Indian wars and pioneers of Texas Page: 63 of 894



Luckett, R. D. McAnelly, Nelson Merrill, A. B.
McGill, B. D. Noble, Dr. Joseph W. Robertson,
Mrs. Ann T. J. Wooldridge, Moses Wells, Joseph
Waples, Thos. G. Western, Michael Ziller, Charles
B. Sossaman, Martin Moore, Charles De Morse.
These names, drawn from memory, in a very large
sense, apply to persons who then or subsequently
became widely known in the public service
in their respective spheres valuable men in
the country. Of course I can only recall a portion
of those entitled to honorable mention in an article
of this character. Gathered together from all
parts of the Union, and a few from Europe, their
bones are widely asunder, at least as far as from
New York to San Francisco, and one in China.
The then future of Austin, seemingly bright, was
invisibly portentous of evil. On the capture of
San Antonio by Mexicans, in March, 1842, Austin
was abandoned as the seat of government, and so
remained for four years, or until February, 1846.
Many of the inhabitants thereupon left their homes,
and with a greatly depleted population, the town
was left open to savage attacks from the north,
east and west. Their trials and deprivations were
great. The day of comparative deliverance came
when, in connection with annexation, the government
was returned to Austin, from which period
the place slowly grew until railroads reached it,
since which time its increase in population, wealth
and costly edifices has been rapid, until, with ample
public buildings, and four State asylums, and a
State House pronounced equal in grandeur and
appointments to any in the Union, it is regarded
with pride by the State and admiration by strangers
as one of the most charming and beautiful
of State capitals of the Union. Though perhaps
the youngest of its self-governing inhabitants
at the time of its birth, it was my privilege on
numerous subsequent occasions, covering a period
of twenty years, to represent other portions of the
State in its deliberative bodies assembled there,
and I have never ceased to feel a deep interest in
its prosperity. Hence, on this fifty-third anniversary
of Texian independence, and in the fiftieth of
the life of our State capital, with the utmost sincerity,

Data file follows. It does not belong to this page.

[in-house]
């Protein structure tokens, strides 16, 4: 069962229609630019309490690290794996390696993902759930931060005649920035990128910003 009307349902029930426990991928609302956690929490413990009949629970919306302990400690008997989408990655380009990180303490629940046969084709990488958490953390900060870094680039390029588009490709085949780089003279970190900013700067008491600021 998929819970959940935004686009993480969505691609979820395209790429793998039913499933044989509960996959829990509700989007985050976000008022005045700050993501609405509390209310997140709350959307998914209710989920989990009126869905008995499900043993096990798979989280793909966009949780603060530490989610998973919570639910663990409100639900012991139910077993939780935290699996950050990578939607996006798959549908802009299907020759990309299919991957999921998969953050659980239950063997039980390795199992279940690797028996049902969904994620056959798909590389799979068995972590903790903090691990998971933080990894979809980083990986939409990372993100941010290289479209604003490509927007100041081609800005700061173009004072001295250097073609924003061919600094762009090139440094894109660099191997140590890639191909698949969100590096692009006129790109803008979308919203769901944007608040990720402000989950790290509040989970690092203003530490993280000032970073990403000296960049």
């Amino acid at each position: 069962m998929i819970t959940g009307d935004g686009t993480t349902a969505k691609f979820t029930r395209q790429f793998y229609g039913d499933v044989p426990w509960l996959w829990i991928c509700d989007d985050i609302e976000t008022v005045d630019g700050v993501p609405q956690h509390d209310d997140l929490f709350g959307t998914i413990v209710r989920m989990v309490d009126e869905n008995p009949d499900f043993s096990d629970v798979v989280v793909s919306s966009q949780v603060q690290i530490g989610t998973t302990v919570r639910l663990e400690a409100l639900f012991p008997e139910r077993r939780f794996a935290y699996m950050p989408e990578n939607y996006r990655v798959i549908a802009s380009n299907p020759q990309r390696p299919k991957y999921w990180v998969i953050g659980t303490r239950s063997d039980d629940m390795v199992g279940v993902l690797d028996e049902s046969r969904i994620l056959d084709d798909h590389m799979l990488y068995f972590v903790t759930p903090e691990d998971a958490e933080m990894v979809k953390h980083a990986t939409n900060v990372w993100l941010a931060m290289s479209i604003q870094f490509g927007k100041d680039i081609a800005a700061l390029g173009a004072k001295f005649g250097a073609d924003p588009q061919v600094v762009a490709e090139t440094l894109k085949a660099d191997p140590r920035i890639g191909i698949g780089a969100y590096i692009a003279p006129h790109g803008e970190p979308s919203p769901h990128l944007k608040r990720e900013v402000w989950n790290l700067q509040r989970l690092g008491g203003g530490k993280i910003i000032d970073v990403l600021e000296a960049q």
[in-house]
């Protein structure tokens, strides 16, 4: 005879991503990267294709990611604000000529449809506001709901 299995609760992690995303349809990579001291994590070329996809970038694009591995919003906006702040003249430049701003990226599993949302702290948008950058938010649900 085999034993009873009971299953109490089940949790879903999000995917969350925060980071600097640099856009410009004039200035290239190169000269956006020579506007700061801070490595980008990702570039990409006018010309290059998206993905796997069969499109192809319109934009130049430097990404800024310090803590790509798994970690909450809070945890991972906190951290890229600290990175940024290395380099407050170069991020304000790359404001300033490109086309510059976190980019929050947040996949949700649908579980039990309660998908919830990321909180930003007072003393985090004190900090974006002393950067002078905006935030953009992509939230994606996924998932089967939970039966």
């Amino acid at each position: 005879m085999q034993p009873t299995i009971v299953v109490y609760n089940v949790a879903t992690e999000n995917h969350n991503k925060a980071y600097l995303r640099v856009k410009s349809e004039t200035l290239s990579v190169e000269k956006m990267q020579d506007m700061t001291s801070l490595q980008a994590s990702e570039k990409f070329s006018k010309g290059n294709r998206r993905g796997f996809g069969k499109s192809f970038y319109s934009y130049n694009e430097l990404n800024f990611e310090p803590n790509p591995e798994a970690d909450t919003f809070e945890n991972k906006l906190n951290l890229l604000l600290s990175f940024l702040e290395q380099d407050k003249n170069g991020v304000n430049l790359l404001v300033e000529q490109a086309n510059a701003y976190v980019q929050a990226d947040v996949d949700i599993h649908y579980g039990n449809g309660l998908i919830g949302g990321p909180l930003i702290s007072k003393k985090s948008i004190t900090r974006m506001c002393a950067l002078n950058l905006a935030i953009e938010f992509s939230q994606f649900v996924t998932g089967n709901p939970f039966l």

I can and do salute thee, oh 1 thou dearly
won but beautiful city of the Colorado, and would
gladly embrace each of its survivors of fifty years
ago-male and female
and their children and
grandchildren as well, were it practicable to do so.
May the God of our fathers be their God and bless

A Succession of Tragedies in Houston and Anderson CountiesDeath
of the Faulkenberrys
Cordova's Rebellion
Bloody Skirmish
Battle of Kickapoo
and Cremation at John Edens' House-Butchery
of the Campbell Family 1836
to 1841-Etc., Etc.

In the account of the fall of Parker's fort, prominent
mention was made of David Faulkenberry,
his son Evan, a youth, and Abram Anglin, a boy
of eighteen. They with others of the defeated
party temporarily located at Fort Houston, as
before stated, a mile or two west of where Palestine
now stands. In the fall of 1836 these three, with
Columbus Anderson (one account gives this name
as Andrews), went down to the Trinity to the
point since known as Bonner's ferry, crossed to the
west bank for the purpose of hunting, lay down
under the bank and all fell asleep James Hunter

was in the vicinity also, but remained on the east
bank. While gathering nuts near by he heard the
guns and yells of Indians, and hastening to the
river, witnessed a portion of the scene. At the
first fire Columbus Anderson received a death
wound, but swam the river, crawled about two
miles and died. David Faulkenberr, also mortally
wounded, swam over, crawled about two hundred
yards and died. Both of these men had pulled
grass and made a bed on which to die.
A bullet passed through Abram Anglin's powder
horn and into his thigh, carrying fragments of the

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Brown, John Henry. Indian wars and pioneers of Texas, book, 1880~; Austin, Texas. ( accessed January 19, 2018), University of North Texas Libraries, The Portal to Texas History,; .